Nothing puts me in a summer mood like sitting in the shade sipping a cocktail. Oh sure, you can make cocktails anytime, but for some reason, summer and cocktails just go together like “chips and dip” or “Zambrano and meltdown hissyfit”. On a recent trip to Kith & Kin, I strayed from my usual glass-of-wine-with-dinner and had a cocktail, their version of the Pimm’s Cup. Do a quick Google search and you’ll find myriad variations on the Pimm’s Cup, using lemonade or ginger ale, mint, cucumber, etc. The Kith & Kin version uses muddled cucumber and Thai basil, and made me feel like I was sipping the essence of summer in liquid format.
Just as mint juleps are a staple at the Kentucky Derby, Pimm’s Cup is the official drink of Wimbledon (side note – is there an official drink for the World’s Cup?) While I never got around to watching any of the Wimbledon tournaments this year, I did manage to make a Pimm’s Cup and it may be my new favorite summer cocktail. I used this recipe from Chow.com and was very pleased with the results.
Some tips for making restaurant-quality cocktails at home.
- The best restaurants use the same care in preparing cocktails as any item on the menu. They don’t use pre-made “mixers” with a lot of artificial colors and ingredients. The best food is always made with fresh ingredients and cocktails are no different. If the recipe calls for lime juice, don’t buy the crap in the plastic lime-shaped bottle at the grocery store. Buy real limes and squeeze them yourself. Trust me, you can taste the difference.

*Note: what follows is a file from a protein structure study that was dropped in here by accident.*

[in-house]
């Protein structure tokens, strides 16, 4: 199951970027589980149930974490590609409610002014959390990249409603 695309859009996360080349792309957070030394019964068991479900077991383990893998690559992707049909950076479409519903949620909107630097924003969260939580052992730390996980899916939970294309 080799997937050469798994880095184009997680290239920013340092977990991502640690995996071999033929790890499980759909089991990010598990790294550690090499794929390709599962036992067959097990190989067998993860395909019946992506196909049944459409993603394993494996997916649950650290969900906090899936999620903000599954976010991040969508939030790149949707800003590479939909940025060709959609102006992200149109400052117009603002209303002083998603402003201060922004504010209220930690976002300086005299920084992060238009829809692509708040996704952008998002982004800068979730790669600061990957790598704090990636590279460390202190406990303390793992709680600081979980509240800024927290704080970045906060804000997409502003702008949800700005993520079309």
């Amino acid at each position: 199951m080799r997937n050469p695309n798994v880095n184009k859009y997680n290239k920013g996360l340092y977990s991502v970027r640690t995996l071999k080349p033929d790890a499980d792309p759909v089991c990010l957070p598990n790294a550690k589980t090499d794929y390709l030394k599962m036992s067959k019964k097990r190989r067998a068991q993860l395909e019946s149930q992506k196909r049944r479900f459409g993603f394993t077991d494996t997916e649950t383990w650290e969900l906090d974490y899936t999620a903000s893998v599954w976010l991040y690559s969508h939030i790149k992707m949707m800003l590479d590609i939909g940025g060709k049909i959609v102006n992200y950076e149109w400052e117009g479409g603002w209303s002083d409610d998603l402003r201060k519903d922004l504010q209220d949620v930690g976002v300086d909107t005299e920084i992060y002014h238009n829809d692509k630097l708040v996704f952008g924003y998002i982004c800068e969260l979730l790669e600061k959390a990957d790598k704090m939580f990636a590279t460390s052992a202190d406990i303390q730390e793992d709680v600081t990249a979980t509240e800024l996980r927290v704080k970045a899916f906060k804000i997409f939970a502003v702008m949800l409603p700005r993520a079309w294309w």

- Fresh herbs can add a lot to the finished cocktail. I used mint (which I grow in our back yard) for the Pimm’s Cup, but at Kith & Kin they used Thai basil. Experiment with your favorites.
- Simple syrup is a staple of many cocktails. It’s easy to make and keeps forever in the fridge. There seems to be 2 recipes, one uses a ratio of 2:1 sugar/water, and another 1:1 sugar/water. I go with the 2:1 sugar/water version, but I tend to like things sweeter. Whichever you choose, put the ingredients in a saucepan on the stove, bring to a boil, stirring until sugar dissolves (don’t let it boil too long), then let cool. Transfer to the storage container of your choice (I use little plastic condiment bottles) and store in the fridge.
Have fun, experiment & remember, even if it doesn't turn out perfect, it's still booze!